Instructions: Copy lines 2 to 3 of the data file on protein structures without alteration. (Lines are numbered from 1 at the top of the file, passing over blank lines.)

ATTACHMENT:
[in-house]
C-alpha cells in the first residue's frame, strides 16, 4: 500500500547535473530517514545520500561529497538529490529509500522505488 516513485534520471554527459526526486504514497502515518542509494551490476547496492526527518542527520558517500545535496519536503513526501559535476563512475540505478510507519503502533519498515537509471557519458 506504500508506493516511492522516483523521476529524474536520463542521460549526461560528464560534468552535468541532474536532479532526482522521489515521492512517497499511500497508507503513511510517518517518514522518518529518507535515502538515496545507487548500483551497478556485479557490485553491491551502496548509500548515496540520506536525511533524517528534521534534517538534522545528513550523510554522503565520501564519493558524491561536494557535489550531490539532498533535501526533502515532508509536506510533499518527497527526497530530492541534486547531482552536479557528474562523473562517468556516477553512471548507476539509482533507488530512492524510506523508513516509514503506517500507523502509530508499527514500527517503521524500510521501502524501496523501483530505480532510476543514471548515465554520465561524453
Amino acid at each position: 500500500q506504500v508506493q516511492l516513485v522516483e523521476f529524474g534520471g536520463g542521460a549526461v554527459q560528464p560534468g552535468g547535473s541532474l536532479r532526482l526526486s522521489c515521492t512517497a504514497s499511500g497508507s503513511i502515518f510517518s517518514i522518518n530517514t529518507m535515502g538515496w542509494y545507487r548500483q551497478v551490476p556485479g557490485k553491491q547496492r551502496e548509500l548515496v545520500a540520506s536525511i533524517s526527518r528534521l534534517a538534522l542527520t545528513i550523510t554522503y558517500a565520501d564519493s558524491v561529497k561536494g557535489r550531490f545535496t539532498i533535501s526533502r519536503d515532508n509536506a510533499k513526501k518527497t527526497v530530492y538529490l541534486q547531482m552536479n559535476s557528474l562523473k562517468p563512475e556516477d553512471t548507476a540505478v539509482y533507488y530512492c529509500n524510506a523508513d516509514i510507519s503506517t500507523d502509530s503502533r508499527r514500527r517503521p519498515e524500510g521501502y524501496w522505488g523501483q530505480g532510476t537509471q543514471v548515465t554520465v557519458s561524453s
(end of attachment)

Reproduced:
C-alpha cells in the first residue's frame, strides 16, 4: 500500500547535473530517514545520500561529497538529490529509500522505488 516513485534520471554527459526526486504514497502515518542509494551490476547496492526527518542527520558517500545535496519536503513526501559535476563512475540505478510507519503502533519498515537509471557519458 506504500508506493516511492522516483523521476529524474536520463542521460549526461560528464560534468552535468541532474536532479532526482522521489515521492512517497499511500497508507503513511510517518517518514522518518529518507535515502538515496545507487548500483551497478556485479557490485553491491551502496548509500548515496540520506536525511533524517528534521534534517538534522545528513550523510554522503565520501564519493558524491561536494557535489550531490539532498533535501526533502515532508509536506510533499518527497527526497530530492541534486547531482552536479557528474562523473562517468556516477553512471548507476539509482533507488530512492524510506523508513516509514503506517500507523502509530508499527514500527517503521524500510521501502524501496523501483530505480532510476543514471548515465554520465561524453
Amino acid at each position: 500500500q506504500v508506493q516511492l516513485v522516483e523521476f529524474g534520471g536520463g542521460a549526461v554527459q560528464p560534468g552535468g547535473s541532474l536532479r532526482l526526486s522521489c515521492t512517497a504514497s499511500g497508507s503513511i502515518f510517518s517518514i522518518n530517514t529518507m535515502g538515496w542509494y545507487r548500483q551497478v551490476p556485479g557490485k553491491q547496492r551502496e548509500l548515496v545520500a540520506s536525511i533524517s526527518r528534521l534534517a538534522l542527520t545528513i550523510t554522503y558517500a565520501d564519493s558524491v561529497k561536494g557535489r550531490f545535496t539532498i533535501s526533502r519536503d515532508n509536506a510533499k513526501k518527497t527526497v530530492y538529490l541534486q547531482m552536479n559535476s557528474l562523473k562517468p563512475e556516477d553512471t548507476a540505478v539509482y533507488y530512492c529509500n524510506a523508513d516509514i510507519s503506517t500507523d502509530s503502533r508499527r514500527r517503521p519498515e524500510g521501502y524501496w522505488g523501483q530505480g532510476t537509471q543514471v548515465t554520465v557519458s561524453s